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Inside the Revolutionary Work of Artist and AIDS Activist David Wojnarowicz

On July 25, Aperture Members joined the Whitney Museum of American Art for an in-depth discussion and exploration of the work of controversial artist, writer, and AIDS activist David Wojnarowicz in the full-scale retrospective exhibition History Keeps Me Awake at Night, on view through September 30, 2018, at the Whitney.

Members connected with Wojnarowicz’s graffiti, sculpture, film, conceptual photography, and profound neo-expressionist paintings, which document and illuminate outsiders, friends, lovers, and strangers affected by government inaction and conservative politics in the 1980s through the 1990s. The symbols and images in Wojnarowicz’s art not only break through to an authentic reality, disrupting the oppressive social order of the time, but also celebrate beauty, love, and the natural world.

The tour concluded with Wojnarowicz’s iconic letterpress edition, Untitled (One Day This Kid…) (1990–91), featuring an image of the artist as an innocent and smiling child, encompassed by bold text describing Wojnarowicz’s dysfunctional family, and the condemnation of societal homophobia the boy in the photo will inevitably endure in his life because he is gay.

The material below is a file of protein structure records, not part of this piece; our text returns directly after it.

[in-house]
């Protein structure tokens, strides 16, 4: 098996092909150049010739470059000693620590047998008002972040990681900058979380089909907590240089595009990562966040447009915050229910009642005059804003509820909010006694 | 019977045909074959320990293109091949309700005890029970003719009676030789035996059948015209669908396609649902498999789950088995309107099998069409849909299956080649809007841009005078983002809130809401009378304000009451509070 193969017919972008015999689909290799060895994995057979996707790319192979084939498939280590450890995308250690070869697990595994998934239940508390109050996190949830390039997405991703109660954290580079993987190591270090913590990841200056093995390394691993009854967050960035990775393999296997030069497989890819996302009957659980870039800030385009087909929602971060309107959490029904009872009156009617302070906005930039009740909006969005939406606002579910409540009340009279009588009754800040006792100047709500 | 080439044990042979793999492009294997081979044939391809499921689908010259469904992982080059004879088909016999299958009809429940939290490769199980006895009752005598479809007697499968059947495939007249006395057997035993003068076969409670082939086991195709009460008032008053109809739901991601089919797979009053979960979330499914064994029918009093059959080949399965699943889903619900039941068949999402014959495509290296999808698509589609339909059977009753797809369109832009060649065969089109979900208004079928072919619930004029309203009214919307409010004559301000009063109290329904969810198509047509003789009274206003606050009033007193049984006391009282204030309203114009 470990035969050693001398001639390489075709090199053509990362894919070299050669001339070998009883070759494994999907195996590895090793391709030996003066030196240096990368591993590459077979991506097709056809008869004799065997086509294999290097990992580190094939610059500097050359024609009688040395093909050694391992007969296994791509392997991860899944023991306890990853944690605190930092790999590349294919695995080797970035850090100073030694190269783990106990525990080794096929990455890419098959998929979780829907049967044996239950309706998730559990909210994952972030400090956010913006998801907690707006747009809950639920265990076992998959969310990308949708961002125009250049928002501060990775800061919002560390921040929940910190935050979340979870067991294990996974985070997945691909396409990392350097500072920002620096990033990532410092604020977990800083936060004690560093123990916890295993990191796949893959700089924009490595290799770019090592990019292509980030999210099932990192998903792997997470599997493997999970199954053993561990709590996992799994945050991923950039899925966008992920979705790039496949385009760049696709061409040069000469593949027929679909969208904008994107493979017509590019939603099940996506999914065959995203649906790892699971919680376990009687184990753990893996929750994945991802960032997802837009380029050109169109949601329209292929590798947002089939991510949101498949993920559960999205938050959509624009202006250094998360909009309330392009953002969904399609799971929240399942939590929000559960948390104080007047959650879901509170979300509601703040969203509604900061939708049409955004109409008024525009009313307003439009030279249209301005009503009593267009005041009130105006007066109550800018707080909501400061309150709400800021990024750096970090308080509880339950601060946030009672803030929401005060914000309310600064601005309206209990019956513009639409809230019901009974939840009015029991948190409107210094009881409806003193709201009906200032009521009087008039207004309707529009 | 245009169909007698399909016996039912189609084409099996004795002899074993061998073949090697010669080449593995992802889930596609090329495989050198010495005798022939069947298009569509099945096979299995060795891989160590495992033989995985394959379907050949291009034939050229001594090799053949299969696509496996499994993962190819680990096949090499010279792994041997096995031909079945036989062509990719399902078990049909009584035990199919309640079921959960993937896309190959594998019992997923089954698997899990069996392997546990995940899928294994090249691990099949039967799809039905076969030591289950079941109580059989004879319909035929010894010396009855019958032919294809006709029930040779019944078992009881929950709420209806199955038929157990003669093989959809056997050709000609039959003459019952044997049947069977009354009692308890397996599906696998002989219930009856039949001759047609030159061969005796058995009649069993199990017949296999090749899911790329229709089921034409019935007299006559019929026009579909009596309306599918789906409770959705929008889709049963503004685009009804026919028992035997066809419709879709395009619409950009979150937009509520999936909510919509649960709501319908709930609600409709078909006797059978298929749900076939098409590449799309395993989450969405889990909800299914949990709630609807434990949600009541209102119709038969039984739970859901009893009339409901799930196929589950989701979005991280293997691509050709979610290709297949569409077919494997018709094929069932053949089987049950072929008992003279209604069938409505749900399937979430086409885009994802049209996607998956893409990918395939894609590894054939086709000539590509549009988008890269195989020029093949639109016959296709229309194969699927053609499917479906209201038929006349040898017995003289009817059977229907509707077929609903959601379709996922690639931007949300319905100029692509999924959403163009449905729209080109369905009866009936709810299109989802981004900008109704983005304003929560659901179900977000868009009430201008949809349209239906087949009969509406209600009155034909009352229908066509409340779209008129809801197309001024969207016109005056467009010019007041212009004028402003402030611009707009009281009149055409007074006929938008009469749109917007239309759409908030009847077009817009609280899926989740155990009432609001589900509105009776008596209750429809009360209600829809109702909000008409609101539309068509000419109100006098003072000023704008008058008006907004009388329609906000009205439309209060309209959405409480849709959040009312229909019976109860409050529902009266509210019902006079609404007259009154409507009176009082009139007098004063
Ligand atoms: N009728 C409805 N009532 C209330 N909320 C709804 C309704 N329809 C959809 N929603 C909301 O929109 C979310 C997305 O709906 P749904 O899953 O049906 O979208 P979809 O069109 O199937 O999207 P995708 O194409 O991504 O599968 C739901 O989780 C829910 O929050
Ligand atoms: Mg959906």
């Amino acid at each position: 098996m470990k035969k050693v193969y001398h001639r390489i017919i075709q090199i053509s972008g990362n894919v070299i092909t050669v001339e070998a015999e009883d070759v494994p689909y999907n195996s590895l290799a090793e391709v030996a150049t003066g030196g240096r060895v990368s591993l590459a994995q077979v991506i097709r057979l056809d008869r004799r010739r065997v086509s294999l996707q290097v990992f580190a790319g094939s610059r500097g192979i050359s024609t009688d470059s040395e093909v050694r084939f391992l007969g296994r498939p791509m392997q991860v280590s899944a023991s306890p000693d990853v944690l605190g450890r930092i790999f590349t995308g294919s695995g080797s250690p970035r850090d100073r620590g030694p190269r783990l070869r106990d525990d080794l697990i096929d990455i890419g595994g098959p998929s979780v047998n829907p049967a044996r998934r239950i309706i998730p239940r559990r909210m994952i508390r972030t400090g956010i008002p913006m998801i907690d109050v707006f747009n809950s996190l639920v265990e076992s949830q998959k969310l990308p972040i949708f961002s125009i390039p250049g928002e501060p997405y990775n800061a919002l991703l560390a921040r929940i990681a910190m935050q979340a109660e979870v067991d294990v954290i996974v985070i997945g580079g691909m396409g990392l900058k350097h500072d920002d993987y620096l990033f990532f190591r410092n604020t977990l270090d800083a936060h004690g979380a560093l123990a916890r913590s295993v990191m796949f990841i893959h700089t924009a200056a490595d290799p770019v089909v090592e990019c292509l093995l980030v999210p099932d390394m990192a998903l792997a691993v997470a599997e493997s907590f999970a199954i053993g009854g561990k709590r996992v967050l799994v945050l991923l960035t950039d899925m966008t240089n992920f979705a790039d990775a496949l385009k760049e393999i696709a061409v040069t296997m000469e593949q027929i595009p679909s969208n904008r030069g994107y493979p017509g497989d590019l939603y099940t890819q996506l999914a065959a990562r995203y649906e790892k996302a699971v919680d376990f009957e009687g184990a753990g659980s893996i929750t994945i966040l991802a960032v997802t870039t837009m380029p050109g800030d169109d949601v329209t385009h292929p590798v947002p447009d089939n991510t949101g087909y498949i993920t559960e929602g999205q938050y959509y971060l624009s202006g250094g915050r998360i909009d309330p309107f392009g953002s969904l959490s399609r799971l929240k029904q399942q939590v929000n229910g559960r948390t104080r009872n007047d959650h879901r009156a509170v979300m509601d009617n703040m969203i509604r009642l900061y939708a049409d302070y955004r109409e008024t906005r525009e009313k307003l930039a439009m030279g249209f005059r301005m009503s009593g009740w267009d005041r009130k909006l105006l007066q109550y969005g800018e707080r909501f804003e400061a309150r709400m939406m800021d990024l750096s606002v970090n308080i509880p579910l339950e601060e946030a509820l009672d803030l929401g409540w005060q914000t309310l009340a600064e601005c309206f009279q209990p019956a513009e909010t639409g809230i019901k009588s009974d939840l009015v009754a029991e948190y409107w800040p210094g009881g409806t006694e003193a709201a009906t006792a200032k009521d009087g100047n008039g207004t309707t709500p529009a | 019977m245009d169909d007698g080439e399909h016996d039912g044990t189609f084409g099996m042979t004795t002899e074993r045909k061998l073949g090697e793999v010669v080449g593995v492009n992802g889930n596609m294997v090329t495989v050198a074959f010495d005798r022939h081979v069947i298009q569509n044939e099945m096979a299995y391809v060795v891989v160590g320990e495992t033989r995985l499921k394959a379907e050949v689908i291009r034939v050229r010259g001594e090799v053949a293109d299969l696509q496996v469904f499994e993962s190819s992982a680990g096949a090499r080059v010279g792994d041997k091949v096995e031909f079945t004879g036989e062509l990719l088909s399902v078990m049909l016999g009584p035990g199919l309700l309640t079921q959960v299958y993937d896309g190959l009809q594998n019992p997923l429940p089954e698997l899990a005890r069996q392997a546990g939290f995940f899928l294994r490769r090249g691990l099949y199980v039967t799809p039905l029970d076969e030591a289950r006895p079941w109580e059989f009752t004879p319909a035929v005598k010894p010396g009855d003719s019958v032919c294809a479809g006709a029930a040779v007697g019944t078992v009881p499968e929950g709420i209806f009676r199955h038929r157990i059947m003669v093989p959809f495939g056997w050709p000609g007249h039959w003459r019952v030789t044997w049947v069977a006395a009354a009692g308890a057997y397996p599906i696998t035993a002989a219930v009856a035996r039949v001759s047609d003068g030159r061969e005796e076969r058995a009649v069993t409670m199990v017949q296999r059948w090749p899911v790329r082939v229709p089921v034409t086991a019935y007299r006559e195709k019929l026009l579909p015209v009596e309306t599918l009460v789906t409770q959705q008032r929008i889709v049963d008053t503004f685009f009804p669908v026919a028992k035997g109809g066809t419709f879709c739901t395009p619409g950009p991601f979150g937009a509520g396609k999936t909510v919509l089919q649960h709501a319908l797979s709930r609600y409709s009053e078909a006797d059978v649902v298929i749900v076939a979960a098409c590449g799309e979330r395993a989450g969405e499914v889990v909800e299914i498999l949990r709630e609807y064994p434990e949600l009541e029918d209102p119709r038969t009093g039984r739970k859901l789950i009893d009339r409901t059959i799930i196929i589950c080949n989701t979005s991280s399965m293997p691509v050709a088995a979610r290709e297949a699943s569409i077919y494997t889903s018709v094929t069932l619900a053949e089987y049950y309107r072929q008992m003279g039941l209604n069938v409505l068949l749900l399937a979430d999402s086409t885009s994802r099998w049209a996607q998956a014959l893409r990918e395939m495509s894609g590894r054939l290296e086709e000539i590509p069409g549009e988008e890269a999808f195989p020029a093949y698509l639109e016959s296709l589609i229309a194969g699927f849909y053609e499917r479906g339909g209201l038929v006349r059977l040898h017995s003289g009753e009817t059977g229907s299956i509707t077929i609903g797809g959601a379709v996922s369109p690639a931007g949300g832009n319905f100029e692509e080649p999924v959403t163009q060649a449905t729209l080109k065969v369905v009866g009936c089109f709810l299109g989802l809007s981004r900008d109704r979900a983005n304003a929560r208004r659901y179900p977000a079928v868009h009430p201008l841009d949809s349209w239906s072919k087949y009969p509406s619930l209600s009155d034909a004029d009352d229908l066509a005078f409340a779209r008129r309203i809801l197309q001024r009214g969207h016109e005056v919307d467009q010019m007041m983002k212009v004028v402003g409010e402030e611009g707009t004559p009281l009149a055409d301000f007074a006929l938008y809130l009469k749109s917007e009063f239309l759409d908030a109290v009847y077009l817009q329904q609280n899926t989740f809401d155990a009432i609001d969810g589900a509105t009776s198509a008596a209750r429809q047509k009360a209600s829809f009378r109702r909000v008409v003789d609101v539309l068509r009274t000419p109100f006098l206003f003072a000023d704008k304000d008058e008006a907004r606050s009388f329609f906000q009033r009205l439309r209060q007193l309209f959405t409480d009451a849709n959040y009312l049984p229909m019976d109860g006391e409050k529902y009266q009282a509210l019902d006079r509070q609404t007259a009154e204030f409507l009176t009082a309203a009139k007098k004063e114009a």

Aperture’s book Brush Fires in the Social Landscape, begun in collaboration with Wojnarowicz before his death in 1992 and first published in 1994, engaged what the artist would refer to as his “tribe” or community. Brush Fires is also the only book that features the breadth of Wojnarowicz’s work with photography.

Aperture Members receive an up to 30 percent discount on publications, such as Brush Fires, and meet up with other photo-enthusiasts, editors, scholars, and photographers at events in New York and beyond. Click here to join our growing community and receive invitations to experiences like this one.

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